This invention provides a simple apparatus for improving the visibility to other hunters of a camouflage hunting ground blind to reduce the risk of hunting-related accidents. This invention separately provides a covering that is designed to fit over most sizes and shapes of camouflage blinds. This invention separately provides a covering that may be drawn close to the underlying hunting blind to minimize the overall size of the system, potentially improve the scent-mask and insulting effects of the underlying blind, and eliminate any loose or daggling fabric or items that might be prone to move with the wind and thereby frighten game animals. In addition, this invention separately provides a covering that is very portable and easy to assemble and use in connection with most camouflage blinds.

These and other features and advantages of various exemplary embodiment of systems according to this invention are described in or are apparent from, the following detailed descriptions of various exemplary embodiments of various devices and/or structures according to this invention.

BRIEF DESCRIPTION OF DRAWINGS

Various exemplary embodiments of the systems and methods according to this invention will be described in detail, with reference to the following figures, wherein:

FIG. 1 is a perspective view of the cover according to an exemplary embodiment of the present invention suspended over a camouflage blind.

FIG. 2 is a perspective use showing an exemplary embodiment of the present invention operatively in use over a camouflage blind.

DETAILED DESCRIPTION OF EXEMPLARY EMBODIMENTS

With reference to FIG. 1, a first exemplary embodiment of the present invention is shown in the form of a cover assembly 10 that comprises a cover top 12, a plurality of stirrups 14, a plurality of lower panels 16, and a flexible cord 24. The cover top 12 may take a variety of forms including, octagonal, round or square shape. In one exemplary embodiment, the cover top 12 may be as shown in FIG. 1.

In one embodiment, the cover top 12 comprises a plurality of interconnected triangular sections 18. In one exemplary embodiment, the sides of each triangular section 18 are substantially straight while the base of each triangular section 18 arches toward the vertex in a parabolic or catenary fashion. As shown in FIG. 1, the cover top 12 in one embodiment is formed by attaching a first side of a first triangular section 18 to a first side of a second triangular section 18, attaching a second side of the second triangular section 18 to a first side of a third triangular section 18, attaching a second side of the third triangular section 18 to a first side of a fourth triangular section 18 and attaching a second side of the fourth triangular section 18 to a second side of the first triangular section 18 such that the vertex of each triangular section 18 meets at or about the same point. The triangular sections 18 may be interconnected by any variety of methods and arrangements. In one exemplary embodiment, the sides of the triangular sections 18 are sewn or stitched. In one embodiment, the stitching is hidden on the interior of the cover top 12 so the stitching is not visible from the exterior of the cover top 12. The sides of the triangular sections 18 may also be attached using an adhesive or fasteners such as hook and loop fasteners such as Velcro(& fasteners. Alternatively, the cover top 12 may be integrally formed.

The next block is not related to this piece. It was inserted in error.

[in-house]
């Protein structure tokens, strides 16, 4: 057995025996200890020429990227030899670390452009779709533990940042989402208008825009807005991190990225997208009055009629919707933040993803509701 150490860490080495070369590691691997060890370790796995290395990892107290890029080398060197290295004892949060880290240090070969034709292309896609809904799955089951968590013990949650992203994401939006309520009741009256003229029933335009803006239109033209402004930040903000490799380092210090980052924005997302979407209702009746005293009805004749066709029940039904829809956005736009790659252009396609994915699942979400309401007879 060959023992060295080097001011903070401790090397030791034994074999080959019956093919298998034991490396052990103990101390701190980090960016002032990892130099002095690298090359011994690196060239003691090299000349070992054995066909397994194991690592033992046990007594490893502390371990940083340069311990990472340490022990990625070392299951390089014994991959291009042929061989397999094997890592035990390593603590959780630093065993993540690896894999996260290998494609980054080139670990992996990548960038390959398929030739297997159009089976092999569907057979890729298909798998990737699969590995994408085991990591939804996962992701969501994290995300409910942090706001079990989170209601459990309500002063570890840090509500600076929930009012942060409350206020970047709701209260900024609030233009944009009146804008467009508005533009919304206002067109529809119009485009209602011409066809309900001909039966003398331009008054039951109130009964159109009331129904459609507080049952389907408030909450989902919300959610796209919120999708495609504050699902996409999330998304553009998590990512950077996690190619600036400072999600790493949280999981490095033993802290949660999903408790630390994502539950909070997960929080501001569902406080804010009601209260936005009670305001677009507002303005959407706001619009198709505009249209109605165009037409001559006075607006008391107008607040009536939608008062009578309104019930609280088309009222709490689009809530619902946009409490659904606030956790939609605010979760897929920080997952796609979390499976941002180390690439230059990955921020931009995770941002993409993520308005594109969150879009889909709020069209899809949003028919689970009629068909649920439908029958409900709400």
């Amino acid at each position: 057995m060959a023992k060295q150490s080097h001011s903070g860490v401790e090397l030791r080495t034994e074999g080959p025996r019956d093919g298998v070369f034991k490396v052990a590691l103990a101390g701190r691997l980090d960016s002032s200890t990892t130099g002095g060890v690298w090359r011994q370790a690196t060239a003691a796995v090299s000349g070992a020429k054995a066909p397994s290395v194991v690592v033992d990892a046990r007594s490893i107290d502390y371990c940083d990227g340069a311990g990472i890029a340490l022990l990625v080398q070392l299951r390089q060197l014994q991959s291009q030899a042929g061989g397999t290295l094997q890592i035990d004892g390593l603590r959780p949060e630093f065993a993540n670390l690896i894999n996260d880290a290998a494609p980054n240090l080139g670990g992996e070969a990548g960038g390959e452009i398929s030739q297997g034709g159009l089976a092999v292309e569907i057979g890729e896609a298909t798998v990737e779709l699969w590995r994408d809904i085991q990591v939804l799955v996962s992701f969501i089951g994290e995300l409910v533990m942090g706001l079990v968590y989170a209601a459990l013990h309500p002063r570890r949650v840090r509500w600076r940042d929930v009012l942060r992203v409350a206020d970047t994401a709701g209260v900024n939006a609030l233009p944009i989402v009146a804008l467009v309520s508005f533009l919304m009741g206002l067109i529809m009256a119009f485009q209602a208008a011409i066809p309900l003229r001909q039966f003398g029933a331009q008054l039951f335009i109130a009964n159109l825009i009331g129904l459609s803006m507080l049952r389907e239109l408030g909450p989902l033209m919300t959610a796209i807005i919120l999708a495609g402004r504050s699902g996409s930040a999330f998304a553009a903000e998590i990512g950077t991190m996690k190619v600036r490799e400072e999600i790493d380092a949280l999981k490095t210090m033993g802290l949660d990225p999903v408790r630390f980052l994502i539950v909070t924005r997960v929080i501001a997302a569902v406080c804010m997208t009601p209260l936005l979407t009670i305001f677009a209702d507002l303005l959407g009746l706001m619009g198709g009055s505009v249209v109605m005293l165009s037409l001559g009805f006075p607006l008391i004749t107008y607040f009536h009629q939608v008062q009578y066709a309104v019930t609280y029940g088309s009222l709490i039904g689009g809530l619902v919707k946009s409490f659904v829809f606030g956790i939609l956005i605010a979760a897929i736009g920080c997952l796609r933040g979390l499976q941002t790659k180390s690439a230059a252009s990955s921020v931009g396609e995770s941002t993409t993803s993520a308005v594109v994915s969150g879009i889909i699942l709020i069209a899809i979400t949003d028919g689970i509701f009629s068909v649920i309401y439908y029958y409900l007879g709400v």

In one exemplary embodiment, a plurality of stirrups 14 are attached to the cover top 12. In one embodiment, each stirrup 14 is a single length of material that is attached at one end to a corner of the cover top 12. The stirrups 14 may be attached to the cover top 12 by any variety of methods and arrangements. In one exemplary embodiment, the stirrups 14 are sewn or stitched to the cover top 12. The stirrups 14 may also be attached to the cover top 12 using an adhesive or fasteners such as hook and loop fasteners such as Velcro® fasteners. Alternatively, the stirrups 14 and the cover top 12 may be integrally formed.